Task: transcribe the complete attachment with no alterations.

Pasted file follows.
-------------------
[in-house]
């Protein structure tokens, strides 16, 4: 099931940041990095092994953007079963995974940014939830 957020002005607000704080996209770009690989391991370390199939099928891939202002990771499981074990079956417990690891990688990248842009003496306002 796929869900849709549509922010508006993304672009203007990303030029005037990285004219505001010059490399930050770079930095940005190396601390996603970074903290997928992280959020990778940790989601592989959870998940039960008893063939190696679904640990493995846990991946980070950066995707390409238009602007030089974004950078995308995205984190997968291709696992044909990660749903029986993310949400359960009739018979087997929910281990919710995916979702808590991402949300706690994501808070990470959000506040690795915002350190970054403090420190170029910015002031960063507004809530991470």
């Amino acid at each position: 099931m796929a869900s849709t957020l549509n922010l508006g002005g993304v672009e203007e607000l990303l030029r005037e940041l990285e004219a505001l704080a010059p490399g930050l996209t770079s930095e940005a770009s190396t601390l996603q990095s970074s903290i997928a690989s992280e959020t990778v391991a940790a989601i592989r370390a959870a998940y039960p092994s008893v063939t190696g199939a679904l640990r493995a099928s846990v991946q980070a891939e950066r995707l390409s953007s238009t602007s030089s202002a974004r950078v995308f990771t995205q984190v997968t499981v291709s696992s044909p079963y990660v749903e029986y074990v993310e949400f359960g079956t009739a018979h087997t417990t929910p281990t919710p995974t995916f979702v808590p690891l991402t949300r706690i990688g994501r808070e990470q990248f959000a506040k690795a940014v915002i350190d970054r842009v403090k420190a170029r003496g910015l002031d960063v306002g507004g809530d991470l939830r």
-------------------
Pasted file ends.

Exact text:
[in-house]
């Protein structure tokens, strides 16, 4: 099931940041990095092994953007079963995974940014939830 957020002005607000704080996209770009690989391991370390199939099928891939202002990771499981074990079956417990690891990688990248842009003496306002 796929869900849709549509922010508006993304672009203007990303030029005037990285004219505001010059490399930050770079930095940005190396601390996603970074903290997928992280959020990778940790989601592989959870998940039960008893063939190696679904640990493995846990991946980070950066995707390409238009602007030089974004950078995308995205984190997968291709696992044909990660749903029986993310949400359960009739018979087997929910281990919710995916979702808590991402949300706690994501808070990470959000506040690795915002350190970054403090420190170029910015002031960063507004809530991470």
């Amino acid at each position: 099931m796929a869900s849709t957020l549509n922010l508006g002005g993304v672009e203007e607000l990303l030029r005037e940041l990285e004219a505001l704080a010059p490399g930050l996209t770079s930095e940005a770009s190396t601390l996603q990095s970074s903290i997928a690989s992280e959020t990778v391991a940790a989601i592989r370390a959870a998940y039960p092994s008893v063939t190696g199939a679904l640990r493995a099928s846990v991946q980070a891939e950066r995707l390409s953007s238009t602007s030089s202002a974004r950078v995308f990771t995205q984190v997968t499981v291709s696992s044909p079963y990660v749903e029986y074990v993310e949400f359960g079956t009739a018979h087997t417990t929910p281990t919710p995974t995916f979702v808590p690891l991402t949300r706690i990688g994501r808070e990470q990248f959000a506040k690795a940014v915002i350190d970054r842009v403090k420190a170029r003496g910015l002031d960063v306002g507004g809530d991470l939830r």